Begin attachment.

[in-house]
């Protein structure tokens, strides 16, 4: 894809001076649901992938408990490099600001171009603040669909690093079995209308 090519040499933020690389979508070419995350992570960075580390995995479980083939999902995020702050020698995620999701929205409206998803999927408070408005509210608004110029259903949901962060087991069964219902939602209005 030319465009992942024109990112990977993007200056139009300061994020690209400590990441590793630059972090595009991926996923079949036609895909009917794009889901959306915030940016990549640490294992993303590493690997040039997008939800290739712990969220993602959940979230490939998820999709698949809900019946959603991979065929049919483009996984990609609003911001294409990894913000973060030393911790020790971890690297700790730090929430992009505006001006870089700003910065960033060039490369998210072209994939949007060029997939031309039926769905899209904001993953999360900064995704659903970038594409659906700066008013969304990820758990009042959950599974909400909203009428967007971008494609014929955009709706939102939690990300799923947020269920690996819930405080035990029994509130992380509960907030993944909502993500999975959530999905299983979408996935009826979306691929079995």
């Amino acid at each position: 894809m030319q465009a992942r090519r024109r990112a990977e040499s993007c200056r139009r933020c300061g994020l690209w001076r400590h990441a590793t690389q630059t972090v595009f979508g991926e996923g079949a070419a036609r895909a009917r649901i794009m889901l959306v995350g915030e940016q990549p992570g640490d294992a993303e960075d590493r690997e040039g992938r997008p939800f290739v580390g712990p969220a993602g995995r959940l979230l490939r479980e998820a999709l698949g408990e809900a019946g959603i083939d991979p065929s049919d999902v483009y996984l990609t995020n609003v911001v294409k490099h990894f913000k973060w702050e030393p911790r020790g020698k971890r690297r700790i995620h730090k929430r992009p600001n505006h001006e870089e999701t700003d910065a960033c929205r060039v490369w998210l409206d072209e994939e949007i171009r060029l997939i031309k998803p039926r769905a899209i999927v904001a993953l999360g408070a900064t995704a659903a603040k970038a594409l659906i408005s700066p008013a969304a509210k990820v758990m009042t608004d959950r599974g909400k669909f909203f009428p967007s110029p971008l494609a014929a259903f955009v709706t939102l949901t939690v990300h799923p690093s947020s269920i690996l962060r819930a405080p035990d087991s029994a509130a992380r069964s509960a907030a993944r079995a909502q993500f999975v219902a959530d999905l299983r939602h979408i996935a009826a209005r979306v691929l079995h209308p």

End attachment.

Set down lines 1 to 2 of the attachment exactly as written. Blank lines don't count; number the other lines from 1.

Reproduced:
[in-house]
């Protein structure tokens, strides 16, 4: 894809001076649901992938408990490099600001171009603040669909690093079995209308 090519040499933020690389979508070419995350992570960075580390995995479980083939999902995020702050020698995620999701929205409206998803999927408070408005509210608004110029259903949901962060087991069964219902939602209005 030319465009992942024109990112990977993007200056139009300061994020690209400590990441590793630059972090595009991926996923079949036609895909009917794009889901959306915030940016990549640490294992993303590493690997040039997008939800290739712990969220993602959940979230490939998820999709698949809900019946959603991979065929049919483009996984990609609003911001294409990894913000973060030393911790020790971890690297700790730090929430992009505006001006870089700003910065960033060039490369998210072209994939949007060029997939031309039926769905899209904001993953999360900064995704659903970038594409659906700066008013969304990820758990009042959950599974909400909203009428967007971008494609014929955009709706939102939690990300799923947020269920690996819930405080035990029994509130992380509960907030993944909502993500999975959530999905299983979408996935009826979306691929079995």